The Hidden Costs of Lime and Fly Ash for Soil Stabilization

In Soil Stabilization by Frank Elswick

Effective soil stabilization is critical for many organizations, but it doesn’t need to come at the cost of environmental degradation. 

While businesses, municipalities, and other organizations have often turned to paved asphalt roads for their infrastructure needs, unpaved gravel roads offer a number of compelling advantages. From lower installation costs to easier long-term maintenance, unpaved roads can make it easier for leaders to stick to their organizational budgets while ensuring effective outcomes for everyone involved. 

When building unpaved roads, decision-makers and their teams have a lot of options at their disposal and important choices to make — particularly when it comes to selecting the right products for critical processes like soil stabilization. In the past, organizations have opted for traditional methods such as lime and fly ash in order to strengthen unpaved roads and cut costs doing it. 

Unfortunately, it’s become clear that these methods often have negative effects on the environment, especially in the long run. What’s more, they’re not as effective at maintaining asphalt-like durability in unpaved roads as newer, less ecologically intensive soil stabilization solutions. As organizations prepare to invest in soil stabilization for their unpaved infrastructure, it’s incumbent upon them to consider the hidden costs of lime and fly ash — and why advanced alternatives offer a better solution.

Understanding the Environmental Impact of Lime and Fly Ash

Lime and fly ash have a long history of use in various industries. In road building, soil stabilization, and other construction situations, quick lime can be used to rapidly dry soil, help with soil compaction, and support the long-term strength of unpaved roads. Similarly, coal fly ash has been mixed with soil to aid with stabilization, in addition to its use in agriculture.

While lime and fly ash have been go-to options in the past, there’s a growing consensus that they may be unnecessarily harmful to local ecosystems, especially when more effective and safer alternatives are available. For example, lime has the unfortunate potential to leech deeper into the soil, negatively impacting plant life that depends on specific pH balances and harming animals that come into contact with it. Likewise, fly ash — a waste byproduct of coal combustion — has already caused environmental issues in recent years.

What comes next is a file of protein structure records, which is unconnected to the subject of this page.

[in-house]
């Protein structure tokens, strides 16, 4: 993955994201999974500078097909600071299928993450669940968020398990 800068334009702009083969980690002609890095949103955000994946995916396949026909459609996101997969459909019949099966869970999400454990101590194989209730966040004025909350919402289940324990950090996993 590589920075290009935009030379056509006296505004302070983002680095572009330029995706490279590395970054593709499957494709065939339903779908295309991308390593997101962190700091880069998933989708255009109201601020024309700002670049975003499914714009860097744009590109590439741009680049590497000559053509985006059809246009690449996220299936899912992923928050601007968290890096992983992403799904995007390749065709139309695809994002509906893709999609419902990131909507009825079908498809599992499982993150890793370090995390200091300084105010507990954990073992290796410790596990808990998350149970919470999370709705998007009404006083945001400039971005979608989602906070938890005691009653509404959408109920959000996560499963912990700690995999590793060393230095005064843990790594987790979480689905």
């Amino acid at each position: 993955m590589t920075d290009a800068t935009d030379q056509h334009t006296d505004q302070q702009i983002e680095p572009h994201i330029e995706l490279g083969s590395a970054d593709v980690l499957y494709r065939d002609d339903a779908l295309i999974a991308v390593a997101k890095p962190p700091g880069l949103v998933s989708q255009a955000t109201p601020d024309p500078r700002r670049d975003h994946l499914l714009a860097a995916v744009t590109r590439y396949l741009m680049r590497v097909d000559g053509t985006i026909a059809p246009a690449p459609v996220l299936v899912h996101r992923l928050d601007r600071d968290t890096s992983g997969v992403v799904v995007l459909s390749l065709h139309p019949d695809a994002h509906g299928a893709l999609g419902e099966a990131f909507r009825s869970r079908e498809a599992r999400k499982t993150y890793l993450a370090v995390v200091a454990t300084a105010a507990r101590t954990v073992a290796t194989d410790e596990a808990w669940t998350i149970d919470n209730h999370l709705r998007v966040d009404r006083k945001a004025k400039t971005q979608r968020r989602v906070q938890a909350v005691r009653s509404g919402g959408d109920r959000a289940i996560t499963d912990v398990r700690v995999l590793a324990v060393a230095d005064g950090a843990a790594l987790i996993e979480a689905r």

How Midwest’s Soil Stabilizations Outperform Traditional Alternatives

For organizations committed to getting the most out of their unpaved roads, investing in advanced soil stabilization methods is a must. Although lime and fly ash have previously been popular options, stringent environmental regulations and questions of cost-effectiveness should compel decision-makers to think about advanced solutions that are more durable and less ecologically intensive. 

Our soil stabilization solutions at Midwest Industrial Supply, Inc. use highly sustainable products to aid in the compaction of in-place soils. By creatively using materials available on-site and eliminating the need to haul in truckloads of outside materials, we’re able to reduce construction costs by up to 80%. And, by applying cutting-edge non-toxic binders developed in our own labs using specifically designed equipment, we can maintain 100% of the strength of paved asphalt roads. 

Whether you’re looking for a targeted solution to apply yourself or a comprehensive soil stabilization program from an outside team of experts, the unpaved road professionals at Midwest can help. Our line of soil stabilization products and services — Soil-Sement, Eco-Pave, and SF2, just to name a few — offers industry-leading support for the infrastructure your organization relies on to do business without harming the environment.

Frank is the sales unit manager of Midwest's road construction and natural paving markets.